Next, I created a new tab for each month of data exported from Google Analytics. I simply opened each of the CSV file’s downloaded and copy and paste the data into the correct tab for the month the data represents. Once I pasted the data into a tab, I needed to create a table with the data. To do this, I selected all the data and hit “Ctrl+T” on the keyboard. This will create a table automatically. I needed to take note of the name of the table created as I will need to know this later, or an easier thing to do is to simply rename the table to the month of the data making it easy to remember.
Once I had all the data for each month, it was time to pull the data needed to populate the original content tab as well as the duplicate content tab. Going back to the Distilled Excel for SEO tutorial, I focused on using the VLOOKUP function to do most of what I needed. I won’t go into all the details here (as I am not an Excel Ninja), but the way it pretty much works is that you can lookup corresponding data from another sheet and import it into a cell on your current tab.
In my spreadsheet, the formula I was using in each of the “month” columns was something like this:
Basically, this formula means that if there is an error with the data, then a “0″ would be displayed in the cell. However, the formula would look up the data listed “Column A” which is aptly called “Landing Page” and will look for the same landing page row in the “December” table and import the corresponding data located in column 2, which is column B. Sounds kind of confusing but is actually a beautiful thing to see in action.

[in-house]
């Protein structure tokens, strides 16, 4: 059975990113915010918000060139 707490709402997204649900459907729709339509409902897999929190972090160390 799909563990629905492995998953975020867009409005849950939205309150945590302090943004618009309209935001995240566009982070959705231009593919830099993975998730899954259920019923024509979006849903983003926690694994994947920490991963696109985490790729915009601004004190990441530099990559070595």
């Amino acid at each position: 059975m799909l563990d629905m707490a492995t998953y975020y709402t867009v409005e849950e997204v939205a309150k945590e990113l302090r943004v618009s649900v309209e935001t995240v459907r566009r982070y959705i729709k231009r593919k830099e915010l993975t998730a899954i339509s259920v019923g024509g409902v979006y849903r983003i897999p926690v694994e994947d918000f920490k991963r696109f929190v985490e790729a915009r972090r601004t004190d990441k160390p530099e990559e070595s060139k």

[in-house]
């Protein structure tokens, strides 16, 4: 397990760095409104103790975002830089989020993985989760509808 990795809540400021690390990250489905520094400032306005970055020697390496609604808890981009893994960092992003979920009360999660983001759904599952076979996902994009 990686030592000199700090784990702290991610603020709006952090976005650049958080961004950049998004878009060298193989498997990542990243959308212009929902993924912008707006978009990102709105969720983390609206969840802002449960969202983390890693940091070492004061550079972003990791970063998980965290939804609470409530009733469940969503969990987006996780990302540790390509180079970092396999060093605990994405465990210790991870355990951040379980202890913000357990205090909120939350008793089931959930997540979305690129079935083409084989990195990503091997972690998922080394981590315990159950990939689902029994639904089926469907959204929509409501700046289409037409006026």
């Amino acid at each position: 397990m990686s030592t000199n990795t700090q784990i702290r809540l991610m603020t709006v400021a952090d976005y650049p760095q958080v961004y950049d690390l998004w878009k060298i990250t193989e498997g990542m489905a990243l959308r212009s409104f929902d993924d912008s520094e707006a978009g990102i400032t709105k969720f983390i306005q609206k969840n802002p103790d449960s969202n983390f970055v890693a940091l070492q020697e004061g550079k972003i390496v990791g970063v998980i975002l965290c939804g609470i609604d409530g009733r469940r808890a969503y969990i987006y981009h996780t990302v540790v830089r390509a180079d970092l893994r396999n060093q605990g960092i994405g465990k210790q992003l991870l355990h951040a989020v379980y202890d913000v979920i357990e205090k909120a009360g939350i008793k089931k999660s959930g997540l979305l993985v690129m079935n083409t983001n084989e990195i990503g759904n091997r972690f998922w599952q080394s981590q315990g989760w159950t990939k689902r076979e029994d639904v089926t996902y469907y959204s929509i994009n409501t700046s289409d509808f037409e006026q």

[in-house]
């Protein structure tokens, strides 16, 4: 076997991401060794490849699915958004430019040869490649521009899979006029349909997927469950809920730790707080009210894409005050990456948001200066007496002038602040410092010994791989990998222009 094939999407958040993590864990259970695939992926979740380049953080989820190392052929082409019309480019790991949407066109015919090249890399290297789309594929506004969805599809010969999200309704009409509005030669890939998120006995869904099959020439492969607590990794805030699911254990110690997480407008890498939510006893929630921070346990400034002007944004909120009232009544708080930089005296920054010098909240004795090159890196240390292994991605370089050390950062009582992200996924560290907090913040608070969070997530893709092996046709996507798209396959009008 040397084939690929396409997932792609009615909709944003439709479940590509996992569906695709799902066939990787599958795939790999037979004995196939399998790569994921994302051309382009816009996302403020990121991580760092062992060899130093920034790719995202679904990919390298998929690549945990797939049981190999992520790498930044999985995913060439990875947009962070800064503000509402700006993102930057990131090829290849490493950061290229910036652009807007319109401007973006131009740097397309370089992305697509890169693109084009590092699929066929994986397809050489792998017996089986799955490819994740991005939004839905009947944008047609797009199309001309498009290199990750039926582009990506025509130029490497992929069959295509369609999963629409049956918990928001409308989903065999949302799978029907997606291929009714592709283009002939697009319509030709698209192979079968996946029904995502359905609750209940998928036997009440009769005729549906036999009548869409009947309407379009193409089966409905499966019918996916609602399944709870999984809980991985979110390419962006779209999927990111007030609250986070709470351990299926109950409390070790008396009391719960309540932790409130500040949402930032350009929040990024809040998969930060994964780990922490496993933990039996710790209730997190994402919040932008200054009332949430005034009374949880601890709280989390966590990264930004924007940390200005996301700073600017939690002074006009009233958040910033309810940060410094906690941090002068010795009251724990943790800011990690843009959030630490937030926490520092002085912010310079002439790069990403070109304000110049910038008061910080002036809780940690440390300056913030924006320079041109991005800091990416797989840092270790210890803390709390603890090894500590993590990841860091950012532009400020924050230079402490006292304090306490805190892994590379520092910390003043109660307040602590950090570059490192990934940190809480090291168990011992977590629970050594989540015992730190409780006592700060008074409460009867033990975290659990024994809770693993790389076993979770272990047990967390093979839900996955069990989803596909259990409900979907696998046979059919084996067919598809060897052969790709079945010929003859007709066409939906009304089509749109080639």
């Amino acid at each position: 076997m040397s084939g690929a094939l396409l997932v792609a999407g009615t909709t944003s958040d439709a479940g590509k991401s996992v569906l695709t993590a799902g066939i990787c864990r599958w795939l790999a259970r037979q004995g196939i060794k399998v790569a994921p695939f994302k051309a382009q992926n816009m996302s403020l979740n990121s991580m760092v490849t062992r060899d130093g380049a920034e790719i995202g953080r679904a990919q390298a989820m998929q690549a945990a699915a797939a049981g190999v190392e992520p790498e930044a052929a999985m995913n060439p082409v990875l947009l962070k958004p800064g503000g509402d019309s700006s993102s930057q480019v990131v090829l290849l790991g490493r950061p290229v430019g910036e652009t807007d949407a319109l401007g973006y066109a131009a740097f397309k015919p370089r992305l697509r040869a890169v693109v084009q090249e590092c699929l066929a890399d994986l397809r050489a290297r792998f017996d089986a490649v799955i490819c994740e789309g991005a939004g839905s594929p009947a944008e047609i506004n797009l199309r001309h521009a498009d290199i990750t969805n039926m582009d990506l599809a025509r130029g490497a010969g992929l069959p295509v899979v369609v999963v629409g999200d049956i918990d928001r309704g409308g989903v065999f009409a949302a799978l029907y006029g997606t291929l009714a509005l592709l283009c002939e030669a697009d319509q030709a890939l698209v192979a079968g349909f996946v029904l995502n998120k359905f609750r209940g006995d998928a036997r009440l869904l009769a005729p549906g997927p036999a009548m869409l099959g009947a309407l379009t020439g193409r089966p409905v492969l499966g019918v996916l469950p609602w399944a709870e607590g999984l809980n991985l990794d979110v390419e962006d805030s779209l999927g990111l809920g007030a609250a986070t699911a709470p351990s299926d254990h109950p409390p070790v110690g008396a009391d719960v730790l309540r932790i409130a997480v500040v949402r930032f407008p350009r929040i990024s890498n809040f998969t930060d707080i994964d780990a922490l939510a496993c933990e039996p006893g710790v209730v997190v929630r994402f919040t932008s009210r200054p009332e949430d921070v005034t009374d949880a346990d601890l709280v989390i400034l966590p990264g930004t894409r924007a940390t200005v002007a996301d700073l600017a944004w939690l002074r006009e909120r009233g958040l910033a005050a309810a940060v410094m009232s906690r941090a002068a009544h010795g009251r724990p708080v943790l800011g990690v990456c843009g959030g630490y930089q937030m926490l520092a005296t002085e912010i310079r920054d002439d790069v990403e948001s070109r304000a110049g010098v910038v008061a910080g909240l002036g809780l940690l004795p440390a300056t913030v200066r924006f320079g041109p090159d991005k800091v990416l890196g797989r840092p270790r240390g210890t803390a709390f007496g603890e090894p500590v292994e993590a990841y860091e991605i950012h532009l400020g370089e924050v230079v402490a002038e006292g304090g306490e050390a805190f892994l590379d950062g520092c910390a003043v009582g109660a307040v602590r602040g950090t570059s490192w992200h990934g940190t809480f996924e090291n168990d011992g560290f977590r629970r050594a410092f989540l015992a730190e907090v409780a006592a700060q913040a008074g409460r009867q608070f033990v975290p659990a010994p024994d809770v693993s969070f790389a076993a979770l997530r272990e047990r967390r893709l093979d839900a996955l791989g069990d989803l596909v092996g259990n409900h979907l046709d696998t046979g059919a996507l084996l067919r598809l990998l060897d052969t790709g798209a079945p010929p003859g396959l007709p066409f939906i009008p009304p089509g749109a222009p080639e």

I then proceeded to copy and modify the formula for each of the months/columns in the duplicate and original content tabs resulting in an aggregation of data relating to only original content as well as duplicate content respectively.
Visualizing The Analytics Data
Now that I had all the data nicely organized, it was time to put it into something that visually displayed the data to key stakeholders. To do this I proceeded to create two pivot tables with the data, converting the data into bar graphs. Creating a visual representation, allowed for easy interpretation of the data we have collected.
What Was Confirmed
To no one’s surprise, the impact Google Panda had on this site was evident. Clearly displayed in the charts, you can see how the traffic was nearly cut in half for the site for both original content and duplicate content between February (towards the end of the month was when the Panda update rolled out) and March. By the end of April, traffic was easily 50% of what it once was for these pages.
What was interesting to note is that the Panda update did not only impact the duplicate content on the site, but also had an effect on the original content. Therefore, it was clearly evident that all content on the site was penalized in this update. Early after the Panda update there was speculation if duplicate content was the only thing impacted on the site, or if it resulted in a site wide penalty. As seen in this site, it clearly impacted the site as a whole.
While the site owner was not ready to pull the content immediately from the site, we were able to implement a “noindex, nofollow” tag on all the duplicate content. This would tell Google that these pages essentially no longer existed and ultimately remove them from search results. The thought is that if they still wanted to provide the info to site visitors (through site search), they could use this method until they were able to rewrite the duplicate content in their own words.